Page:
Last week I had the chance to join my friends from Xbox, Windows Phone, Microsoft Hardware, Bing and Office at Microsoft Preview, an annual event we hold in New York where we share the latest Microsoft consumer technology. It’s a chance for people to check out not just the newest and coolest PC, phones, Xbox games, etc., but to see how it all works together and how they can personalize it for their interests and their lives.
This year, rather than just set up a few demo pods, we decided to do something different and put all of our technology in the context of a family of 5 – a set of working parents, a daughter who’s just started college, a movie/music/game obsessed teenage boy (this sound remarkably like me when I was 16…) and a younger daughter about to enter her teenage years. For each we assembled a great PC, a set of really cool accessories from Microsoft Hardware and our other partners, a cool Windows Phone, and tied it all together with a feature in Windows & Windows Live that helped each family member stay connected to the people and things that are most important to them.
Below is a quick rundown of the gear I picked out for each member of our virtual family and the “cool thing” that Windows does to tie it all together. Do you agree with my choices? Let me know…and let me know how you’re using Microsoft tech in your own family!
Before we get started I want to say a big thank you to Heather Clawson from Habitually Chic who helped us style each space, and who took MUCH better pictures than I did. The photos below are all from her hugely popular blog.
Brad and Susan, our working parents
Like a lot of families, Brad and Susan are both full time parents and full time professionals. That means two set of overlapping technology – one for work and one for home – and a need to share important stuff between them (and with the rest of the family). We used this very common scenario to show a few of our favorite professional-grade and “home” PCs, connected together using Windows Live SkyDrive. SkyDrive is pretty awesome stuff; you get free online storage with every Windows Live Account and the ability to share files with anyone you’d like through the web. Brad and Susan are using SkyDrive to keep important files in the cloud so they’re accessible on their work PCs (the super-slick, ultra-portable Samsung Series 9 for Susan, an interior designer and a business-ready Lenovo ThinkPad Edge E420s for company man Brad), and their home laptops (a netbook sized, but big PC powered Acer TravelMate 8172 and the Best Buy Blue Label Toshiba e305). And they have the really important stuff, like the extended family contact sheet, shared with their kids so everyone can use it regardless of where they are.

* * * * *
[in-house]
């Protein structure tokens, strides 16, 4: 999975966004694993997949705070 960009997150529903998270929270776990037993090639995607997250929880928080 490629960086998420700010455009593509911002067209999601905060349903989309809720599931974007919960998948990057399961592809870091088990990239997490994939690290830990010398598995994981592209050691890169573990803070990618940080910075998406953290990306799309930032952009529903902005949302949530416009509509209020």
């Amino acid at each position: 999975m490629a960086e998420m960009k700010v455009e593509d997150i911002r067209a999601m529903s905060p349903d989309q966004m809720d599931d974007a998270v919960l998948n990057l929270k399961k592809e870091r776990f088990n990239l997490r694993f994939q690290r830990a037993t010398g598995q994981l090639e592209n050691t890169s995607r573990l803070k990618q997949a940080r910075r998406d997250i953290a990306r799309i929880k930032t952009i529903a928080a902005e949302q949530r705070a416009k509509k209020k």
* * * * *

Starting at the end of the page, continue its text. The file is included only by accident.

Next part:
We also outfitted them with a brand new multi-touch HP TouchSmart 610. This is a really neat PC; it sits upright for easy viewing when you’re using the mouse and keyboard, and then reclines to a flatter position when you want to use a touch app or play a touch game. More and more people are using an all-in-one like this as a digital “home base”; a central location for their family’s music, movies, photos, important documents, and in many cases, as an entertainment center for movies and live TV. That’s how Brad and Susan have theirs set up. They’re using the TouchSmart 610 as their DVR, and pushing that content – as well as their home movies and photos – to their TV using Windows 7’s PlayTo feature.
Megan, our college freshman
I’d say that beyond a set of clothes a PC is the most important thing today’s college students own. That’s true for Megan who’s just starting out as a freshman, so we hooked her up with a dream dorm room, the centerpiece of which is the brand-new Sony VAIO L. This is a new take on the all-in-one in that many common touch controls, like pausing/playing/stopping a movie or song or browsing back/forward in your browser, are found on the bezel, not the screen. That means less smudgy fingerprints on that beautiful 23” HD display. For class and working on the go, Megan has a Lenovo IdeaPad U160. Like her dad’s Acer TravelMate 8172 this PC is netbook sized but has full PC power (4GB RAM, i5, HD display) so it’s perfect for working on documents, taking notes, and building presentations when she’s away from her Sony VAIO L. Her lifesaver is OneNote synced through SkyDrive. With it, she can have access to her class notes wherever she is – on her U160, on her VAIO L, or through the web anywhere in the world.
Eric, our teenage gaming fanatic
When I was 16, I cared about few things more than video games. So I modeled Eric, our teenage boy, after myself at that age – a tech obsessed nerd who loves music, movies, and gaming. Actually, now that I mention it, that sounds a lot like me now. But I digress…
I outfitted Eric with one of the meanest gaming PCs on the market, the ASUS Republic of Gamers G73. This is a 17” full-HD power PC that’s loaded with the latest technology, a killer display and monster speakers, all to deliver a pretty amazing entertainment experience. It plays Crysis 2 like a dream, shakes the room when blasting music through Zune, and rocks at powering HTML5 content in IE9. All for around $1300.
Amy, our 12-going-on-20 fashionista
Last but not least is Amy. She’s a pretty typical 12-year-old who’s starting to define her own personality through her style. The perfect PC for her is the Dell Inspiron 15r SWITCH because it’s the only PC on the market (along with Dell’s other SWITCH laptops) that offers interchangeable lids. That means that whenever she changes her style she can change her laptop to match! Style aside, it’s a very good PC powered by the latest Intel Core technology, and you can get one starting around $500.
Of course, Brad, Susan, Megan, Eric and Amy are made up, so what I really want to know is how you and your family are using your PCs (and Windows) to stay more connected to the people and things you care about? Leave a comment and let me know what gear you’re using!